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The actual WebSphere Data Interchange commands are stored in the file wdi_out.cmds,
shown in Example 3-21. Similar to the inbound flow, the commands consist of a series of
environment setup commands followed by the familiar PERFORM command.
Example 3-21 WebSphere Data Interchange commands
set file(EXPFILE, expfile.txt);
PERFORM TRANSFORM WHERE INFILE(XML_IN) SYNTAX(X) OUTFILE(POACK);
The generated files, with the extension .edi, are now ready for transmission by the TPI Server
program and will be picked up by it at the next polling interval.
3.5 Integration between the Interchange Server, WebSphere
Data Interchange and TPI
The Interchange Server (ICS) is often used as a platform for integrating applications within an
enterprise. While we cannot cover all aspects of using this technology in a single redbook,
this section will describe some typical operations that allow the ICS to interact with
WebSphere Data Interchange. We will cover the use of the MQSeries Connector to send and
receive data to and from products such as WebSphere Data Interchange. The use of other
connectors, such as JText Connector, is very similar. One can also use the TPI Connector for
a close integration between TPI and the ICS. For an example of such a setup, refer to the
redbook B2B Solutions using WebSphere Business Connection, SG24-6197.
3.5.1 Creating business objects
The first step would be the creation of a business object matching the DTD that we used
previously in WebSphere Data Interchange. You can use the Business Object Designer and
define the fields manually. However, for a more realistic DTD representing a purchase order,
there would be many more fields than what we use here. Defining the business object
manually would then become an error-prone operation.
Tools are provided to make the definition of a business object easier. An optional installation
component of the Interchange Server is the XMLODA, XML Object Discovery Agent. Launch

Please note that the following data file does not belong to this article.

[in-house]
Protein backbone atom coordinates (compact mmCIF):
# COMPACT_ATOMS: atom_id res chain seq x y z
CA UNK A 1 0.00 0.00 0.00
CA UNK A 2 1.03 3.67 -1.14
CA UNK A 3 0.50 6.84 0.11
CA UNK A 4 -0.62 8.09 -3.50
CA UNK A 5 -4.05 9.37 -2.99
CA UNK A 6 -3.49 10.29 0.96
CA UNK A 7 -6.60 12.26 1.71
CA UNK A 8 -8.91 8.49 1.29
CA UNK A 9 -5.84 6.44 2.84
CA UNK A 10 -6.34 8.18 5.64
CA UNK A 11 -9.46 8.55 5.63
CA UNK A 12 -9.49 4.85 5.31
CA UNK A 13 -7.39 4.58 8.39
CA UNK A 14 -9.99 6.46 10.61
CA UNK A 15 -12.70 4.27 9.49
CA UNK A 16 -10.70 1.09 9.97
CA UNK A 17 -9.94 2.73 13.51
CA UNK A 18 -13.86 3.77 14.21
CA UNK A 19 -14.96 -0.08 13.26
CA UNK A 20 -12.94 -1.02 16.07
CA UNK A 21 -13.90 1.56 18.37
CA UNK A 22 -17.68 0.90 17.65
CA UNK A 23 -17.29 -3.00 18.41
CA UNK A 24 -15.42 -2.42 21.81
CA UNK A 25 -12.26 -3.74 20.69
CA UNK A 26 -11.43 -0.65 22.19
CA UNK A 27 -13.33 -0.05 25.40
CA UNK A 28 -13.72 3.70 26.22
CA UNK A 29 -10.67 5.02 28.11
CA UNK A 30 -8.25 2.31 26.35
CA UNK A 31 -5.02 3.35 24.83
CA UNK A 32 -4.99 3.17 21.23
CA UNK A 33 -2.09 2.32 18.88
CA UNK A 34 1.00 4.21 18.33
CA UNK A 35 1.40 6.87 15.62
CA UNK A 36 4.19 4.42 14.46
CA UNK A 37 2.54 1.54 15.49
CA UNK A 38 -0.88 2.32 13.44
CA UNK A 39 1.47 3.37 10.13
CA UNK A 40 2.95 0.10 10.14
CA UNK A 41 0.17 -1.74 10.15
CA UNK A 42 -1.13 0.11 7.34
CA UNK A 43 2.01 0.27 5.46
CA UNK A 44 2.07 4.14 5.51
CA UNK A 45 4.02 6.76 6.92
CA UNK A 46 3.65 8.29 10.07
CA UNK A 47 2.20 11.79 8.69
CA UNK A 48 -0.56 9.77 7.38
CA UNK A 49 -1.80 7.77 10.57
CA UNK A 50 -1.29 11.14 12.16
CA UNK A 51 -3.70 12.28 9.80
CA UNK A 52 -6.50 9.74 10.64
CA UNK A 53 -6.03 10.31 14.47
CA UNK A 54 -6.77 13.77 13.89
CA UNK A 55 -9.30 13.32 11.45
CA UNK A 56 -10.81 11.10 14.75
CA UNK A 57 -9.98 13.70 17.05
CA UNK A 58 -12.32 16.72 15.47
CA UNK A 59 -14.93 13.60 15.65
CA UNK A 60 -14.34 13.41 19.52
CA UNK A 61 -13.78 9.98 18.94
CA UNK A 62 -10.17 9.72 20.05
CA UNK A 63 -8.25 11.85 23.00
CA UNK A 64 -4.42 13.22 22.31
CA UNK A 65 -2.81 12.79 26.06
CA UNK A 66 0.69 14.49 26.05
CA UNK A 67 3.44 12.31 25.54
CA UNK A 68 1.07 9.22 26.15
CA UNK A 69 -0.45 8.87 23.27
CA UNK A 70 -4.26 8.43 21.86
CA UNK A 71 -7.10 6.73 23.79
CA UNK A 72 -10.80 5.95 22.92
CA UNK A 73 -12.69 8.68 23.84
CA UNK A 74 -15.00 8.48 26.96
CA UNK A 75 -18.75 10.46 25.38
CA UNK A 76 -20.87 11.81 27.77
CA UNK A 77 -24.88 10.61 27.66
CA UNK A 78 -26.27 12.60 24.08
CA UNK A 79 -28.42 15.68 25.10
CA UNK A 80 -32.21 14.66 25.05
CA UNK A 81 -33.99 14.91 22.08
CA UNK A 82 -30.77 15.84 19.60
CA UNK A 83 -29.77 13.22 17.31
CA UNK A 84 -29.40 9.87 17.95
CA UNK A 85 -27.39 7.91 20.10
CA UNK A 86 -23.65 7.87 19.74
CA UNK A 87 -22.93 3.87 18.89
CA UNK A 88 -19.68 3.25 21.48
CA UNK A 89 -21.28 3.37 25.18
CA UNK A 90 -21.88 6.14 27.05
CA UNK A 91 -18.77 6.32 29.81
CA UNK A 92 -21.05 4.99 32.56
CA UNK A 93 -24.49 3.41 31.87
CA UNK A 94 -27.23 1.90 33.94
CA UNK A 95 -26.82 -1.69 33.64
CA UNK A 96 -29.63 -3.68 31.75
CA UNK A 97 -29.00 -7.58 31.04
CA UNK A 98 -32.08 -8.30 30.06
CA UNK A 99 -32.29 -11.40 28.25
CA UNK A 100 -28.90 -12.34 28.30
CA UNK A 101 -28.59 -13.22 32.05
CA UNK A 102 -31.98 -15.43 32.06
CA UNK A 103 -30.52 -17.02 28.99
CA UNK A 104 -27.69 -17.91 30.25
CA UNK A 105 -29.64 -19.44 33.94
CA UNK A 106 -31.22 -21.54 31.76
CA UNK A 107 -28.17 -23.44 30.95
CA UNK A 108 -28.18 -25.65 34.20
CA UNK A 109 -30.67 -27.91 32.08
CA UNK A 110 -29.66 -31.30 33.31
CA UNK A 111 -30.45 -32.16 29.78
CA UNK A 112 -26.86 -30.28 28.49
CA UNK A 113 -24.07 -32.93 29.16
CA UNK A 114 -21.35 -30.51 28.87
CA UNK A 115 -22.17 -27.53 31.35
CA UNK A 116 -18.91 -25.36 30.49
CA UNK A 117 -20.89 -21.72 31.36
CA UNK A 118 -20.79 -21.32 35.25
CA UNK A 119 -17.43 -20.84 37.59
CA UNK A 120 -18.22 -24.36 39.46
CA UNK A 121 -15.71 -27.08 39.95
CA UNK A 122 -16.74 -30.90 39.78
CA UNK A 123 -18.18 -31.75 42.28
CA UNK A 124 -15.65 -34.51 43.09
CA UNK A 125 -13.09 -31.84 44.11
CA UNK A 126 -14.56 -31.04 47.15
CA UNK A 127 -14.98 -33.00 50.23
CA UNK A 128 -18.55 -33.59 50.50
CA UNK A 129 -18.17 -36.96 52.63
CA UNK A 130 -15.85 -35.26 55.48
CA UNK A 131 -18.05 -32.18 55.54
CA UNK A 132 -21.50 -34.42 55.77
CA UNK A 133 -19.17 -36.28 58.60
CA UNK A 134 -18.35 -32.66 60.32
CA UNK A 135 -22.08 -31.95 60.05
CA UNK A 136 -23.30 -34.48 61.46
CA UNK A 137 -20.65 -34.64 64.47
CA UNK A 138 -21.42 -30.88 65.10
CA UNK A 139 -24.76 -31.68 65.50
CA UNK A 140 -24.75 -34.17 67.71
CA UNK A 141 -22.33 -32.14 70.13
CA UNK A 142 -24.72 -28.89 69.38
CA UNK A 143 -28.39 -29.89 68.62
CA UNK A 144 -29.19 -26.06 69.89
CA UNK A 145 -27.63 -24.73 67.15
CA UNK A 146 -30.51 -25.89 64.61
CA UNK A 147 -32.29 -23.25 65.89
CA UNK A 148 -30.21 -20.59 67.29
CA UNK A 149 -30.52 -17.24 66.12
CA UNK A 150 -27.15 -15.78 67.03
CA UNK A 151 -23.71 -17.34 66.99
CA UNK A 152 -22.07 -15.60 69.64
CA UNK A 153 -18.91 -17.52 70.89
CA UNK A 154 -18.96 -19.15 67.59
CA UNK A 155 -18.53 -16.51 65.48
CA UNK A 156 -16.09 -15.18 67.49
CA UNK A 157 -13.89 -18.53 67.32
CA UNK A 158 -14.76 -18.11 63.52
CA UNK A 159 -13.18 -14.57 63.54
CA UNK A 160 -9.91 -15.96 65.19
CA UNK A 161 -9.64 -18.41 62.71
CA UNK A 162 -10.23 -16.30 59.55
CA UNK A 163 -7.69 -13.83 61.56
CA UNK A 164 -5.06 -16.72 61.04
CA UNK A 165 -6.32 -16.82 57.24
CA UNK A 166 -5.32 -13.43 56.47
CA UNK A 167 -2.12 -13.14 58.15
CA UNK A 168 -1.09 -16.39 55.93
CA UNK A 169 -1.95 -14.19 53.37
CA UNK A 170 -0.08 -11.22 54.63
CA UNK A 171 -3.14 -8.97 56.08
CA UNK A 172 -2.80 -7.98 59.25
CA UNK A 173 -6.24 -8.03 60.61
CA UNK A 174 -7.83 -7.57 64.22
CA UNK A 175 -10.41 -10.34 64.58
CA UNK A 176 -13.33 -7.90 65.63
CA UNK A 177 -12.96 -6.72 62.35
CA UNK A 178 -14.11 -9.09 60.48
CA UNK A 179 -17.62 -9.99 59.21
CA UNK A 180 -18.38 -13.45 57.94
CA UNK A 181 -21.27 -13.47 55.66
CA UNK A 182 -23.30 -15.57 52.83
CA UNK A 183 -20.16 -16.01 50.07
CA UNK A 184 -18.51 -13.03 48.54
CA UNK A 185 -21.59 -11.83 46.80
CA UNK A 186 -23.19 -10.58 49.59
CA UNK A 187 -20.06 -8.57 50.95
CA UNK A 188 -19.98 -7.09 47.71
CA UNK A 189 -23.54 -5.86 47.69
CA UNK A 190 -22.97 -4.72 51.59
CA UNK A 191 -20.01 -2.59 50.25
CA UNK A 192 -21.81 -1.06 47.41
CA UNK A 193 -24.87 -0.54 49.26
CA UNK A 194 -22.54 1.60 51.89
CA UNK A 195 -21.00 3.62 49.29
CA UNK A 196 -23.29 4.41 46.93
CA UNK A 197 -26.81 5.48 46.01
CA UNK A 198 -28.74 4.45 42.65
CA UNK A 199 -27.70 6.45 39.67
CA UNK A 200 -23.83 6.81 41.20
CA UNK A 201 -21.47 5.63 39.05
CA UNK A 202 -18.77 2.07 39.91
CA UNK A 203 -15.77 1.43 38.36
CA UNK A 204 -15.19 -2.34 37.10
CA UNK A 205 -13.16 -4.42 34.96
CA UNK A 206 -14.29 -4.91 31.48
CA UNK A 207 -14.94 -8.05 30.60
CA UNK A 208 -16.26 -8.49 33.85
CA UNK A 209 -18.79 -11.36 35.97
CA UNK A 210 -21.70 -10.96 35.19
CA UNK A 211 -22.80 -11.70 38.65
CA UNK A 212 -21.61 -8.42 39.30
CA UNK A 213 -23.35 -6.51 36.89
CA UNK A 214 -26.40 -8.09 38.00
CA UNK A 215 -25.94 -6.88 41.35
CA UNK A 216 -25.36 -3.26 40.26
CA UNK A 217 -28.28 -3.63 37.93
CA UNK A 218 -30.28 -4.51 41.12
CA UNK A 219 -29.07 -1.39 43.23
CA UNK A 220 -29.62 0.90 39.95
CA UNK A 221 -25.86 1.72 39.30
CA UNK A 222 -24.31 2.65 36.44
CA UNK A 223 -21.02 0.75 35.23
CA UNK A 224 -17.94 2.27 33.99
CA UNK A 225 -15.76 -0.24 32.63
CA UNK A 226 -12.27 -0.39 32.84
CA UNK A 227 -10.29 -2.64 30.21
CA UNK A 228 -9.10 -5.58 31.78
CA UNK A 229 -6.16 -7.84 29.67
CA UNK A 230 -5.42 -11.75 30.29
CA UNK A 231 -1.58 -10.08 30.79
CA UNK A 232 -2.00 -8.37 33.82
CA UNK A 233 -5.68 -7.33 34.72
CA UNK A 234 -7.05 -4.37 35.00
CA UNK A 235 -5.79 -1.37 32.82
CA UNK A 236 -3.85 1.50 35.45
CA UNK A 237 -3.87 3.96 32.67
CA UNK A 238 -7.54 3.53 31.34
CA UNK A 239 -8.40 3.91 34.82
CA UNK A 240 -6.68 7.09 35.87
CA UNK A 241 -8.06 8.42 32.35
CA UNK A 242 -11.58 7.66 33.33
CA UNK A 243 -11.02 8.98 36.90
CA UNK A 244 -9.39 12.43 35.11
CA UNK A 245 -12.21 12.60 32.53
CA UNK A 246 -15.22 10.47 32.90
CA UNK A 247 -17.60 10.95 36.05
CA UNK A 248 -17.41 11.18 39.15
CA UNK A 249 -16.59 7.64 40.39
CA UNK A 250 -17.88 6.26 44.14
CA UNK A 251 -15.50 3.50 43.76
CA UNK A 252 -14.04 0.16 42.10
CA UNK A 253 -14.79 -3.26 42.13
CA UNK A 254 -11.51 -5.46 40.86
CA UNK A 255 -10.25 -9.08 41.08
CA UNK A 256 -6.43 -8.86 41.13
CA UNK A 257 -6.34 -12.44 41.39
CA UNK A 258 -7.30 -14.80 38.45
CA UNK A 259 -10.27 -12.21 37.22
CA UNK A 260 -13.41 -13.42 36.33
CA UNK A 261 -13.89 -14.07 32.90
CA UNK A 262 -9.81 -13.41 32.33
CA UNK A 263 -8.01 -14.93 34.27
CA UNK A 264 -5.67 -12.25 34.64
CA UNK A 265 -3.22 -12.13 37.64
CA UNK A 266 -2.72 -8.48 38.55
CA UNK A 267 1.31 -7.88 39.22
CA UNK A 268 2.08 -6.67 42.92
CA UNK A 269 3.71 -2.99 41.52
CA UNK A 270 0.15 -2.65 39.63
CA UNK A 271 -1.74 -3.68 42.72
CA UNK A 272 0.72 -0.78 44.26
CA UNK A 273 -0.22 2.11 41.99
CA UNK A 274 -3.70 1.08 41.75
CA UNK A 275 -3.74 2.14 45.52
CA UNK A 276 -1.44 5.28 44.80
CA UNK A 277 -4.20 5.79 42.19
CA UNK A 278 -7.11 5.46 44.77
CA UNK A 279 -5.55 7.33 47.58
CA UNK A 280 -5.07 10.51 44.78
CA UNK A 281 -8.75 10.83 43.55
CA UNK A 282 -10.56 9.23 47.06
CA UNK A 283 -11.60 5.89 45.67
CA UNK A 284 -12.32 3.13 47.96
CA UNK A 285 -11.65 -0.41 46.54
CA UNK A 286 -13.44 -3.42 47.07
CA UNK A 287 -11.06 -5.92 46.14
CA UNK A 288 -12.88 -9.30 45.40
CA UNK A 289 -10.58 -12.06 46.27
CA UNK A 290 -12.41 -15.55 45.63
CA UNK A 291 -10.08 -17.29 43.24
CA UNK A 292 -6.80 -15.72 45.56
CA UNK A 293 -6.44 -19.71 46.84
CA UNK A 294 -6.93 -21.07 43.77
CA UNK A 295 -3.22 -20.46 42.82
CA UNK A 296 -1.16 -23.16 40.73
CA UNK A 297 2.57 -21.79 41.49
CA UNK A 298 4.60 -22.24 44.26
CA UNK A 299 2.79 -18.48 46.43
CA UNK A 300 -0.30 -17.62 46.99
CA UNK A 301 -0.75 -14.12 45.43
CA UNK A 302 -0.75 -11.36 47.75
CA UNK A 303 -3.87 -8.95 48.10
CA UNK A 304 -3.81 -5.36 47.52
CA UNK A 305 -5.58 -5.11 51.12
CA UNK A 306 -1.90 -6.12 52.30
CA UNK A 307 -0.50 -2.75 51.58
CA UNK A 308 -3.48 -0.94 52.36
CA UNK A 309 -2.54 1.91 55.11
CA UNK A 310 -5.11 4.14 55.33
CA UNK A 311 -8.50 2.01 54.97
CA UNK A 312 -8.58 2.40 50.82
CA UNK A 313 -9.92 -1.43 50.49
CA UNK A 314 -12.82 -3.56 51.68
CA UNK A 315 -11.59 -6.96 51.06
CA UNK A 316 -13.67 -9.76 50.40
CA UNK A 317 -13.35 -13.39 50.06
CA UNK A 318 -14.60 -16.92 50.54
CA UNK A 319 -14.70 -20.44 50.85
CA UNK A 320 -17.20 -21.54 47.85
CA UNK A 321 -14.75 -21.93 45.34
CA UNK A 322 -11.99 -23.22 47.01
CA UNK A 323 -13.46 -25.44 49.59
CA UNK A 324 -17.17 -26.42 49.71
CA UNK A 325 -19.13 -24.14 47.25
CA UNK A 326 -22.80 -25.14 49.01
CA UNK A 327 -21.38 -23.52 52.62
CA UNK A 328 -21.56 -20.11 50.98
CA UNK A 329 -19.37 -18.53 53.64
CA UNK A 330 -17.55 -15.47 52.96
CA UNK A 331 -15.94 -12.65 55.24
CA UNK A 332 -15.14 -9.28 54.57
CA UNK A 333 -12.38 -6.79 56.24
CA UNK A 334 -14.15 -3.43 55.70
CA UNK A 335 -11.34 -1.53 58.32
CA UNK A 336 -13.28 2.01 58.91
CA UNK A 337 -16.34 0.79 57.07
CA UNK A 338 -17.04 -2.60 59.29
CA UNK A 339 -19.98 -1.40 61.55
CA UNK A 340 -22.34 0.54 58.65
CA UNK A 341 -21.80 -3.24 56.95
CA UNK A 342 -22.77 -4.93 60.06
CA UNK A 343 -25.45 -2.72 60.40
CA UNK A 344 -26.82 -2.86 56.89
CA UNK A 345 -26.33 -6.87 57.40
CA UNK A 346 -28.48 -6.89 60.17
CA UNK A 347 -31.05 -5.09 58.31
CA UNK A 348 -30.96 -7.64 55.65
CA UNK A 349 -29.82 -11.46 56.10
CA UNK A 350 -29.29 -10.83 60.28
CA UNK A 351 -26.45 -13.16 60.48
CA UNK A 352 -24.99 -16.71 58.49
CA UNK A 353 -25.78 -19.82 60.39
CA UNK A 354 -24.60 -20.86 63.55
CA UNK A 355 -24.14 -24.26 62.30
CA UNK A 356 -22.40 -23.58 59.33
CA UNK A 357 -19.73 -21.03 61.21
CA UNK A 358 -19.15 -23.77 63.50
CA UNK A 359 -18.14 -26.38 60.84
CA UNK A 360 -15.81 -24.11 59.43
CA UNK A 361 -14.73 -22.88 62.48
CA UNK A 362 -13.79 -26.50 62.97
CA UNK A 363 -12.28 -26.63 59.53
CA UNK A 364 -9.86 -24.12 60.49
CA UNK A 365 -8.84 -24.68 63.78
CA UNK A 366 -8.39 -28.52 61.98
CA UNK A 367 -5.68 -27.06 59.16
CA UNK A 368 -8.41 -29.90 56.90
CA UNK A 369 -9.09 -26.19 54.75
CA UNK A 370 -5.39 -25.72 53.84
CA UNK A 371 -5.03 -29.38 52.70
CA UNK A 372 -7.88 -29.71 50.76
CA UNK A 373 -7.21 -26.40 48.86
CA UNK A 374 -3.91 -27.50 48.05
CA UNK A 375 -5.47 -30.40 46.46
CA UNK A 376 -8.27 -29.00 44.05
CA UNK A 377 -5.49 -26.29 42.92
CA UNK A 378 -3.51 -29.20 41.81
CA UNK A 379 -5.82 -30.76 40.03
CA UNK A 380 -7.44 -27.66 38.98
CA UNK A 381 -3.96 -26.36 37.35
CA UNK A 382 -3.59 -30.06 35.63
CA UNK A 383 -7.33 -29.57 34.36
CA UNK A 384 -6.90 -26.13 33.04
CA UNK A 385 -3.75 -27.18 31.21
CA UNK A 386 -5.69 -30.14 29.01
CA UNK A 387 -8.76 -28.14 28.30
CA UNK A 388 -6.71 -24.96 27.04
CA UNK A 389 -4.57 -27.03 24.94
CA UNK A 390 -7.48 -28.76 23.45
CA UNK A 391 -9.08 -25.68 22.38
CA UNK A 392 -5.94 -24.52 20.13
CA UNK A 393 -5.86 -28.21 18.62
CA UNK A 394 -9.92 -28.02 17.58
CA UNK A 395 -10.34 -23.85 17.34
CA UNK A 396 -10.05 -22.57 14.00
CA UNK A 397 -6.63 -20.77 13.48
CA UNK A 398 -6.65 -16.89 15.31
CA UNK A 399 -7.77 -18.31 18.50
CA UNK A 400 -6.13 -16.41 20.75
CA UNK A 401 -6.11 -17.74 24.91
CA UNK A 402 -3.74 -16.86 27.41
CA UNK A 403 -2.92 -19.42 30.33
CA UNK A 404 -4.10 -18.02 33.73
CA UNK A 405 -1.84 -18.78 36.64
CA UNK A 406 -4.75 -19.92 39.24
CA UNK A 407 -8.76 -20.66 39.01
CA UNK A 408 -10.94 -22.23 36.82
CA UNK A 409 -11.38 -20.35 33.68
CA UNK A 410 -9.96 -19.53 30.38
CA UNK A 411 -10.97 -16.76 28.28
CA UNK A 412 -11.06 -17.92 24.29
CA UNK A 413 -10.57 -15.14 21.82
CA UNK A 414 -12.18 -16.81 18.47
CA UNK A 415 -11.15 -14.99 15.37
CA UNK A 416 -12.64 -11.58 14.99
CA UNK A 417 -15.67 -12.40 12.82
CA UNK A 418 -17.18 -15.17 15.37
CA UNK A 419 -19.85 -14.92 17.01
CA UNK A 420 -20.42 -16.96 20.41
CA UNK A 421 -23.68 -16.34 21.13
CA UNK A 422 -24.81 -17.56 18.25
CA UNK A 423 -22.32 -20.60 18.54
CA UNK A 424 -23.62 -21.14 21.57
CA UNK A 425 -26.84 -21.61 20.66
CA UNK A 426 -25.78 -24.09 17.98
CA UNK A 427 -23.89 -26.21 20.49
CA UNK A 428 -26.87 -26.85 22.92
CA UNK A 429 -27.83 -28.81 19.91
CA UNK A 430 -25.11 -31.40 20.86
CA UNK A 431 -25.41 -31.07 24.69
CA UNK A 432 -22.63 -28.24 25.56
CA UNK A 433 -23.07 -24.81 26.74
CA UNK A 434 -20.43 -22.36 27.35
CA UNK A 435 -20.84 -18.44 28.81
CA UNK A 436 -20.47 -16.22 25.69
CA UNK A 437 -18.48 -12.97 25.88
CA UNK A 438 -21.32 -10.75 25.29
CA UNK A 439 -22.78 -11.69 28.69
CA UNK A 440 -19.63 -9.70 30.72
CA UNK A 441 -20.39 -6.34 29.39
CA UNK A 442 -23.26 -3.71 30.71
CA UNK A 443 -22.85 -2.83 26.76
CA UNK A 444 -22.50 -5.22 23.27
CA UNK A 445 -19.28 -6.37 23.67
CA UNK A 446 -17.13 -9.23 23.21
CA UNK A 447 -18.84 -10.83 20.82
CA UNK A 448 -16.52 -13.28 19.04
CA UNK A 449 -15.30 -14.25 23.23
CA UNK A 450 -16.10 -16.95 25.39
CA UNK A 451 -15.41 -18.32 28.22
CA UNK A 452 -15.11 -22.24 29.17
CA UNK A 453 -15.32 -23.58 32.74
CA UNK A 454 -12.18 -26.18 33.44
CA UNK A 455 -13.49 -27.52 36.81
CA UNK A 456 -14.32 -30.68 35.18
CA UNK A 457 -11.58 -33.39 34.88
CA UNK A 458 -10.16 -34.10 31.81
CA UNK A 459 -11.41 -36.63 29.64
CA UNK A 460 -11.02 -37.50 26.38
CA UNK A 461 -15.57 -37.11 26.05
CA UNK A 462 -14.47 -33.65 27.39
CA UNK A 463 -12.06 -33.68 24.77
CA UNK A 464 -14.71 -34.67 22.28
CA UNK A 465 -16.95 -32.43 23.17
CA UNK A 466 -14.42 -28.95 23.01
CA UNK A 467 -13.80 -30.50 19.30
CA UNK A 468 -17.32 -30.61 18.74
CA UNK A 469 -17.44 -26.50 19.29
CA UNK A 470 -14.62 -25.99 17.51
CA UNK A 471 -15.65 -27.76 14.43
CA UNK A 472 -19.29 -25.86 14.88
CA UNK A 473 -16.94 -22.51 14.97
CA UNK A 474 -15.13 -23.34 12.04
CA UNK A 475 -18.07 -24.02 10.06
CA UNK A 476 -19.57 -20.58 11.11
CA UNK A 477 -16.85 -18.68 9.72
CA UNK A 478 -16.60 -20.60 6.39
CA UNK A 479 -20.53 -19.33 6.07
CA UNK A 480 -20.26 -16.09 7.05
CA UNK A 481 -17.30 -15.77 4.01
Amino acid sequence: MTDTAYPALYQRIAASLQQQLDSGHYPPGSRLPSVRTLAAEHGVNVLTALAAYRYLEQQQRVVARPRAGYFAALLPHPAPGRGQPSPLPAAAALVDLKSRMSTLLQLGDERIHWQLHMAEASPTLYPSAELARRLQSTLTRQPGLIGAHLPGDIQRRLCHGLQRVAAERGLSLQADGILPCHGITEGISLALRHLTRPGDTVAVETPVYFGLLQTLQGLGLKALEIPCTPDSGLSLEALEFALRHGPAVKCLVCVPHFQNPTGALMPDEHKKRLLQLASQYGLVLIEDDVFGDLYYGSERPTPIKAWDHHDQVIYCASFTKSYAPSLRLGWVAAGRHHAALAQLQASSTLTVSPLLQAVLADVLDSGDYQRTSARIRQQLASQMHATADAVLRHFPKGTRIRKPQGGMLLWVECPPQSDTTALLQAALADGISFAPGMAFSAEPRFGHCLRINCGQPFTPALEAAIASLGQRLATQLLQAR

the agent from the ODA\XML directory. When it is started, you should see a command
window as shown in Figure 3-46 on page 151.
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Figure 3-46 XML Object Discovery Agent is running
Now launch the Business Object Designer and select File -> New Using ODA from the
menu, as shown in Figure 3-47.
Figure 3-47 Using the Business Object Designer
A new window will appear to guide you through the definition process. Click the button Find
Agents to populate the right pane with available agents and select the XML ODA agent from
the list. Select Next to continue (Figure 3-48 on page 152).
Note: The Visibroker component should be running to get this list of available agents.
152 Implementing EDI Solutions
Figure 3-48 Business Object wizard - Step 1
Most of the fields in Step 2 are populated by default. Provide the following information:
Name of the file that contains the DTD
Top Level element
Then select Next to continue (Figure 3-49).
Figure 3-49 Business Object wizard - Step 2
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The next step allows you to select other levels (or nodes) in the XML document for which you
would like to create a business object definition. You might, for example, require an object to
represent a single Detail element. For our purposes, this is not required. Therefore, we select
the top node and click Next to continue (Figure 3-50).
Figure 3-50 Business Object wizard - Step 3
Step 4 summarizes your selections so far. At Step 5, you need to select a verb to go with the
business objects. Figure 3-51 shows the selection of the Create verb. Click OK to continue.
Figure 3-51 Business Object wizard - Step 5